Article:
• Removable flaps: Allow you to pull the flap out and slide it back in without opening the wallet. Like the fixed flaps, it can be pulled out either from the top of the wallet or from its side, so you can find the model that’s more convenient for you. Removable flaps also give you the possibility to trim down your wallet’s bulkiness on those moments when you need a fancier slim wallet instead of a cumbersome bifold. The main drawback is that removable flaps are easier to lose or forget at home, especially if you tend to remove the flap during weekends and put it back in at the beginning of the week. Sliding the flap back into its slot may also be difficult at first, until the leather loosens up a bit. Furthermore, pulling the flap out and sliding it back into its slot frequently may also cause the leather to loosen up a bit too much. While you can shrink a leather wallet if you want to, it’s still better to avoid loosening it too much in the first place.

2. Flip Up or Out?

ID flaps can flip either up or out to the side. Each choice has advantages and drawbacks, and it’s ultimately all reduced to what the flap has on its back.

There are three possibilities:

  • The flap has nothing on its back, just a layer of smooth leather. This design is often used when the flap closes with the clear window towards the wallet. In this way, nobody will be able to see your ID when you open the wallet.
  • It has a second ID window. It is ideal if you want to carry more than one ID with you. For instance, if you need both your work badge and driver’s licence, a double window passcase could be the right choice for you.
  • The flap has card slots on its back. Many manufacturers use the back of the ID flap to place one or two extra card slots. This design maximizes the capacity of your wallet, but it also exposes the cards when you show your ID. Nevertheless, this configuration is great if you want to use the extra space to keep business or supermarket cards.

With this in mind, you should choose a flip up model if there is nothing on the back of the flap or if it has two ID windows. Flip-out models are also available, so it truly is a matter of preference.

However, if you choose to go for a model with extra card slots, a flip-out to the side model is a must. Indeed, flipping the flap up would turn your cards upside down, and they could slip out if the pockets are too loose.

3. What Is Under the Flap?

When the flap is inside your wallet, it will cover something up. That “something” can determine the practicality and convenience of your passcase. Again, there are three possible options:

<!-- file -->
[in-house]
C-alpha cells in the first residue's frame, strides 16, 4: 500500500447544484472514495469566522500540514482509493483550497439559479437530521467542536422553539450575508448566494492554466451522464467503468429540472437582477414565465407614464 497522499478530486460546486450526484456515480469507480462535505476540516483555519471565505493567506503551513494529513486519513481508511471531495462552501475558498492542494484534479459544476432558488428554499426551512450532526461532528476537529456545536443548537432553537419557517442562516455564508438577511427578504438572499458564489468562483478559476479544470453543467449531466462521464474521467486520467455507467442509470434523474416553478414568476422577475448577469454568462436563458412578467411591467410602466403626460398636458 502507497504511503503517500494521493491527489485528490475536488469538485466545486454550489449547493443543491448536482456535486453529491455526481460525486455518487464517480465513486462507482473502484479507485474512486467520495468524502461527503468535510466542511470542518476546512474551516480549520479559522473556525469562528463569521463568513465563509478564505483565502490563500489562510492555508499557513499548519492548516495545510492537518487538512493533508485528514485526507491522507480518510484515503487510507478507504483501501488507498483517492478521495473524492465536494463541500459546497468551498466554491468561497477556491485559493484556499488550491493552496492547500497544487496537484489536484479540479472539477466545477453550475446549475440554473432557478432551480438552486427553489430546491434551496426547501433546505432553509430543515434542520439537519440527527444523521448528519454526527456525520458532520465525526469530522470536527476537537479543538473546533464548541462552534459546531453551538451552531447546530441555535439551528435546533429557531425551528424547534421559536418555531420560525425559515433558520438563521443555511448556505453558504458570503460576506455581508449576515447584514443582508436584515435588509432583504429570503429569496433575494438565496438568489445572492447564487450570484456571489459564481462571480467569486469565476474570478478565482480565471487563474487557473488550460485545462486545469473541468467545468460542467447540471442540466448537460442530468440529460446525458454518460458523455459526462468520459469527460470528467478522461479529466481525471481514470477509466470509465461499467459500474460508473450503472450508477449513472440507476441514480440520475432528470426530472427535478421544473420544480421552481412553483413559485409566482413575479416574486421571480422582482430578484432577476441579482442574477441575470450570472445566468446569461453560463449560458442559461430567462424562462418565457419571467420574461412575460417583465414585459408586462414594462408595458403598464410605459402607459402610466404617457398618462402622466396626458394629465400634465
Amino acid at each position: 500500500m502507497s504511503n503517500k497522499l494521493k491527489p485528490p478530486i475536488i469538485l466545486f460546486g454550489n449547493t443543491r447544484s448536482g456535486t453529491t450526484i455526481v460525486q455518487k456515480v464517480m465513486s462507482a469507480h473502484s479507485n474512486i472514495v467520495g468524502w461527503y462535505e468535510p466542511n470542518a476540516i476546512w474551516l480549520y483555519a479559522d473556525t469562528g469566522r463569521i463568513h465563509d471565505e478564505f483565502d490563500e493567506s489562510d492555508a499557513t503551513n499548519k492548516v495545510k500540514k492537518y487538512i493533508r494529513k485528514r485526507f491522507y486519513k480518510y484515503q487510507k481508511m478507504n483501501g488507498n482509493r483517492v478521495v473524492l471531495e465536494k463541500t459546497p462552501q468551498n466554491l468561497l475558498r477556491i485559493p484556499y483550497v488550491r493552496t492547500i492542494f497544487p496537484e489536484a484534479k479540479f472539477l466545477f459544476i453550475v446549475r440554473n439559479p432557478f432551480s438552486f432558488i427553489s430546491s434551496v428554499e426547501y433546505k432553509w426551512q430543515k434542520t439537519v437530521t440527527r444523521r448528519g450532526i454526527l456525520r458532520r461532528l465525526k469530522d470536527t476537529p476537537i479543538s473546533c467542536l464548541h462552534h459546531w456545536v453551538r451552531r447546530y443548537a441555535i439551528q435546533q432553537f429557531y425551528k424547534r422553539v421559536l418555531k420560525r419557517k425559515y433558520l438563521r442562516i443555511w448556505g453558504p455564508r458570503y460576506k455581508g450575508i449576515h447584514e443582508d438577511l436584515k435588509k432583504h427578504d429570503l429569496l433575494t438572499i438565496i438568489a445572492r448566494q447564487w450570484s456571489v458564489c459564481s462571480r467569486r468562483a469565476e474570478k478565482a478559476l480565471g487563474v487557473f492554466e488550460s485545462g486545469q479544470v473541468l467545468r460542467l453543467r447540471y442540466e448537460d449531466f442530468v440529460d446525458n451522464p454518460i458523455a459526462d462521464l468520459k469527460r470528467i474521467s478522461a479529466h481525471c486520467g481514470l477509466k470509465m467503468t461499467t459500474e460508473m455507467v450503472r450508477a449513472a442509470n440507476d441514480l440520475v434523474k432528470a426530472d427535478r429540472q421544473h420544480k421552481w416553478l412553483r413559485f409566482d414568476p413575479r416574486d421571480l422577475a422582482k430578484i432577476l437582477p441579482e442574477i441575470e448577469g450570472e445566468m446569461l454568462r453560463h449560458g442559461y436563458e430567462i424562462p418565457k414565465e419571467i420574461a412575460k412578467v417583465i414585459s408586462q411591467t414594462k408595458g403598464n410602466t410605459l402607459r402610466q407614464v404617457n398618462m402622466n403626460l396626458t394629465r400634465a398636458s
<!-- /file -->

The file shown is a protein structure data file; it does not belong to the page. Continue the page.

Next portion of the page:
• There is nothing under the flap: These models only have a smooth layer of leather under the flap. You won’t expose anything when you flip the flap out of the wallet, but this style has a lower capacity.
  • There is a coin or key pocket: Perhaps the best passcase model. The coin or key pockets are made of leather and are non-see thru, so you can still keep your stuff private while enjoying greater storage capacity.
  • There are more card slots: A very popular option, although not the best you can get. When you flip the flap out, the cards under it will be exposed. Nevertheless, this is a great choice if you want to carry multiple cards and are not concerned about privacy.

4. Does it have RFID protection?

Though not specific to passcase wallets, an additional security measure you might want your passcase to have is RFID protection.

Almost all credit, bank, ID, key, and pass cards operate via radio frequency identification (RFID). Even store or membership cards use this technology.

RFID allows specific readers to access the information stored on your card, but the alarming news is that you don’t have to insert your card into a reader for someone to be able to retrieve your information.

Indeed, anyone with an inexpensive radio frequency scanner can obtain the information from any of your RFID devices from a distance if the radio frequencies can pass through the material of your wallet and garments.

So, what can you do to protect yourself? You can purchase a wallet with RFID protection. Passcase wallets and other wallet types that include RFID protection have a metallic mesh insert between the layers of the pockets which blocks the radio frequencies.

If you want a wallet that blocks personal and financial information, but you still want to use your key or pass cards without removing them from your wallet, get one that blocks the 13.56 MHz frequency only. If you want full protection, opt for one that also blocks the 125 kHz frequency.

Wrapping It All Up

A passcase wallet is a versatile style of wallet.

It safeguards your privacy for privacy’s sake and to keep your wallet’s contents out of the view of potential thieves.

To get the most out of your passcase wallet, think about how you will use it. Do you want the flap to be removable? What should go on the back of the flap? Should it flip up or out? Does it include RFID protection?

Answer all these questions, and you’ll surely be able to find the best passcase wallet for you.